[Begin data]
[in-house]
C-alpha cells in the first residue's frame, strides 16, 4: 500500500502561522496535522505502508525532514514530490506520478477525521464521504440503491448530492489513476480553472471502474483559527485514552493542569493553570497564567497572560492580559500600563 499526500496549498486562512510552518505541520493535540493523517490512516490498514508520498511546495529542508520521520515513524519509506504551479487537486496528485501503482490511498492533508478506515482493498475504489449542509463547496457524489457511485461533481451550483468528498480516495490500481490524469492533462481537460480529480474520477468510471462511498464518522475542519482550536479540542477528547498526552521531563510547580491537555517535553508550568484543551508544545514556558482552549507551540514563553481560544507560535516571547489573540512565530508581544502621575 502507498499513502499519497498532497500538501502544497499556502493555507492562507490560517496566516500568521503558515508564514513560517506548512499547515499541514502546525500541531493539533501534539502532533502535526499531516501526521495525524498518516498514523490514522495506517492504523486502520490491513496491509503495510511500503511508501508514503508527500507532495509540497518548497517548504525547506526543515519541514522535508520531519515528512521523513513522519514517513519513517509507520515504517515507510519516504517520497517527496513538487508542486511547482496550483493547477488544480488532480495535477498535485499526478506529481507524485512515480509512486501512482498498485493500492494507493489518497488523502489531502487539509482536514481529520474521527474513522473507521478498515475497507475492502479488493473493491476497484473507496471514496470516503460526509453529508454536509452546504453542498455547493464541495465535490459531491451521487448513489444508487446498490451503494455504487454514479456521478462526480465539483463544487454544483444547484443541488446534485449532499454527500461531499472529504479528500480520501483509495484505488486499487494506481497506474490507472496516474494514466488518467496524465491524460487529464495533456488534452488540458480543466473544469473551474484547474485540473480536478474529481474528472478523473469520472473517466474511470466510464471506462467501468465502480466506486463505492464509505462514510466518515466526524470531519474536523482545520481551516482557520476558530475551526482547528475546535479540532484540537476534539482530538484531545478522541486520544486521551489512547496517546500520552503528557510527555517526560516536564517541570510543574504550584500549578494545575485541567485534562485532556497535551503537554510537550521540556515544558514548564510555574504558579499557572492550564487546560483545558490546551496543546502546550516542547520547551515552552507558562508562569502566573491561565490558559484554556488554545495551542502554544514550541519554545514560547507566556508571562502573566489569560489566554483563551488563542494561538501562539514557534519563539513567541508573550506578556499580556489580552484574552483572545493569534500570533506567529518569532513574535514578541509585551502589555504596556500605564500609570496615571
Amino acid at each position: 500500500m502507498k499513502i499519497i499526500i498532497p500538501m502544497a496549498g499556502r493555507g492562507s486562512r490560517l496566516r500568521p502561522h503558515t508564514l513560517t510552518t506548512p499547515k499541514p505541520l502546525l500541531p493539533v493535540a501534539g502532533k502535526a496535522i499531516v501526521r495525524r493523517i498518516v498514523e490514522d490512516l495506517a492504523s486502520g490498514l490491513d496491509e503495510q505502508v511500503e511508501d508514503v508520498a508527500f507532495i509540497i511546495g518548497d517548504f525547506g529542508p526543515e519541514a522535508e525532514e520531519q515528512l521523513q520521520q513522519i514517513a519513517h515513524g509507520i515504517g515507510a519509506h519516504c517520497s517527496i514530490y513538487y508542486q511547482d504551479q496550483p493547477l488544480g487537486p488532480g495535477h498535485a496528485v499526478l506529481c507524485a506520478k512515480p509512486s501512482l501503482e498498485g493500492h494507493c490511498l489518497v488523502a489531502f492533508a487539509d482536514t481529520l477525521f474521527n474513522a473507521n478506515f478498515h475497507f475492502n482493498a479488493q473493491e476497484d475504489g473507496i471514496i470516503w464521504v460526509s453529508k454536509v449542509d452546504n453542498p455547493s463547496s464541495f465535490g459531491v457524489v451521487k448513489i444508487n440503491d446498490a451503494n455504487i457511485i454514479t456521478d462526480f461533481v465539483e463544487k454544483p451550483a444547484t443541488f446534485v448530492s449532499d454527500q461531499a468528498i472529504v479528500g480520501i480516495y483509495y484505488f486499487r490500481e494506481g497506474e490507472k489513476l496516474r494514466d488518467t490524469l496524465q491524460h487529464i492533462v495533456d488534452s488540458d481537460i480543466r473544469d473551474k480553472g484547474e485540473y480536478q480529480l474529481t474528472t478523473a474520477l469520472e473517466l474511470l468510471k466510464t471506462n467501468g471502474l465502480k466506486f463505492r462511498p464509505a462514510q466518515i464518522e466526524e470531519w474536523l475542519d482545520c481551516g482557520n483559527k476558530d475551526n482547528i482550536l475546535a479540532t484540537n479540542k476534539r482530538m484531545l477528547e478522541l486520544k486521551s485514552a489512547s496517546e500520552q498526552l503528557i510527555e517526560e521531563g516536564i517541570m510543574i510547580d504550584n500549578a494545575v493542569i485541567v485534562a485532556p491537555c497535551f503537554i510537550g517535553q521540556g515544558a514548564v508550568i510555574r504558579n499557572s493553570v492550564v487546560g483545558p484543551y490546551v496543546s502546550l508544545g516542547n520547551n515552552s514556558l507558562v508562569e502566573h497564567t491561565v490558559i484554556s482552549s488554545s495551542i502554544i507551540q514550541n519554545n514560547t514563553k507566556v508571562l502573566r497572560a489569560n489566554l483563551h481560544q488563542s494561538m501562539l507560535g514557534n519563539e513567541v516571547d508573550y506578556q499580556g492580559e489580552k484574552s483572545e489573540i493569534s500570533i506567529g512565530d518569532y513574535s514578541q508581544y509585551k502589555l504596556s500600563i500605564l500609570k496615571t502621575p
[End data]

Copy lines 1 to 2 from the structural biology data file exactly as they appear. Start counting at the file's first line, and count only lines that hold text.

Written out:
[in-house]
C-alpha cells in the first residue's frame, strides 16, 4: 500500500502561522496535522505502508525532514514530490506520478477525521464521504440503491448530492489513476480553472471502474483559527485514552493542569493553570497564567497572560492580559500600563 499526500496549498486562512510552518505541520493535540493523517490512516490498514508520498511546495529542508520521520515513524519509506504551479487537486496528485501503482490511498492533508478506515482493498475504489449542509463547496457524489457511485461533481451550483468528498480516495490500481490524469492533462481537460480529480474520477468510471462511498464518522475542519482550536479540542477528547498526552521531563510547580491537555517535553508550568484543551508544545514556558482552549507551540514563553481560544507560535516571547489573540512565530508581544502621575 502507498499513502499519497498532497500538501502544497499556502493555507492562507490560517496566516500568521503558515508564514513560517506548512499547515499541514502546525500541531493539533501534539502532533502535526499531516501526521495525524498518516498514523490514522495506517492504523486502520490491513496491509503495510511500503511508501508514503508527500507532495509540497518548497517548504525547506526543515519541514522535508520531519515528512521523513513522519514517513519513517509507520515504517515507510519516504517520497517527496513538487508542486511547482496550483493547477488544480488532480495535477498535485499526478506529481507524485512515480509512486501512482498498485493500492494507493489518497488523502489531502487539509482536514481529520474521527474513522473507521478498515475497507475492502479488493473493491476497484473507496471514496470516503460526509453529508454536509452546504453542498455547493464541495465535490459531491451521487448513489444508487446498490451503494455504487454514479456521478462526480465539483463544487454544483444547484443541488446534485449532499454527500461531499472529504479528500480520501483509495484505488486499487494506481497506474490507472496516474494514466488518467496524465491524460487529464495533456488534452488540458480543466473544469473551474484547474485540473480536478474529481474528472478523473469520472473517466474511470466510464471506462467501468465502480466506486463505492464509505462514510466518515466526524470531519474536523482545520481551516482557520476558530475551526482547528475546535479540532484540537476534539482530538484531545478522541486520544486521551489512547496517546500520552503528557510527555517526560516536564517541570510543574504550584500549578494545575485541567485534562485532556497535551503537554510537550521540556515544558514548564510555574504558579499557572492550564487546560483545558490546551496543546502546550516542547520547551515552552507558562508562569502566573491561565490558559484554556488554545495551542502554544514550541519554545514560547507566556508571562502573566489569560489566554483563551488563542494561538501562539514557534519563539513567541508573550506578556499580556489580552484574552483572545493569534500570533506567529518569532513574535514578541509585551502589555504596556500605564500609570496615571